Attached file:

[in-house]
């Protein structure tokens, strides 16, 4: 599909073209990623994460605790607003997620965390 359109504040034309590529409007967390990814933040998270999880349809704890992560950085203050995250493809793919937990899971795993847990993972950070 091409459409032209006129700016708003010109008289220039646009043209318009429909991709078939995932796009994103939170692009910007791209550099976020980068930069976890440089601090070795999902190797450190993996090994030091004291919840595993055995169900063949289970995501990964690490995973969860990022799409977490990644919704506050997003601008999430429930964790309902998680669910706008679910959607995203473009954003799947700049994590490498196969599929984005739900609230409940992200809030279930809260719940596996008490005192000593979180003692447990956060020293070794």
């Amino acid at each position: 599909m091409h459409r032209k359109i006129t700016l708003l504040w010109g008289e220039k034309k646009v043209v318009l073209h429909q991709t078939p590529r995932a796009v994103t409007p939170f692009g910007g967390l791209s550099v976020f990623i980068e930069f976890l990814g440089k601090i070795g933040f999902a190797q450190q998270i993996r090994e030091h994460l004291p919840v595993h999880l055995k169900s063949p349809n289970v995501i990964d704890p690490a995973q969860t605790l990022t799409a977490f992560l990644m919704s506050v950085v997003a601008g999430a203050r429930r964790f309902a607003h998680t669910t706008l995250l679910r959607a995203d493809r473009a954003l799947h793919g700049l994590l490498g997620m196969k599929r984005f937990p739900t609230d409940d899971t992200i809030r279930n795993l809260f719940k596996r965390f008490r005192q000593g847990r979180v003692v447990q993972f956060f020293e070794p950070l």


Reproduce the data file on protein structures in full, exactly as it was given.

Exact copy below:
[in-house]
């Protein structure tokens, strides 16, 4: 599909073209990623994460605790607003997620965390 359109504040034309590529409007967390990814933040998270999880349809704890992560950085203050995250493809793919937990899971795993847990993972950070 091409459409032209006129700016708003010109008289220039646009043209318009429909991709078939995932796009994103939170692009910007791209550099976020980068930069976890440089601090070795999902190797450190993996090994030091004291919840595993055995169900063949289970995501990964690490995973969860990022799409977490990644919704506050997003601008999430429930964790309902998680669910706008679910959607995203473009954003799947700049994590490498196969599929984005739900609230409940992200809030279930809260719940596996008490005192000593979180003692447990956060020293070794």
């Amino acid at each position: 599909m091409h459409r032209k359109i006129t700016l708003l504040w010109g008289e220039k034309k646009v043209v318009l073209h429909q991709t078939p590529r995932a796009v994103t409007p939170f692009g910007g967390l791209s550099v976020f990623i980068e930069f976890l990814g440089k601090i070795g933040f999902a190797q450190q998270i993996r090994e030091h994460l004291p919840v595993h999880l055995k169900s063949p349809n289970v995501i990964d704890p690490a995973q969860t605790l990022t799409a977490f992560l990644m919704s506050v950085v997003a601008g999430a203050r429930r964790f309902a607003h998680t669910t706008l995250l679910r959607a995203d493809r473009a954003l799947h793919g700049l994590l490498g997620m196969k599929r984005f937990p739900t609230d409940d899971t992200i809030r279930n795993l809260f719940k596996r965390f008490r005192q000593g847990r979180v003692v447990q993972f956060f020293e070794p950070l």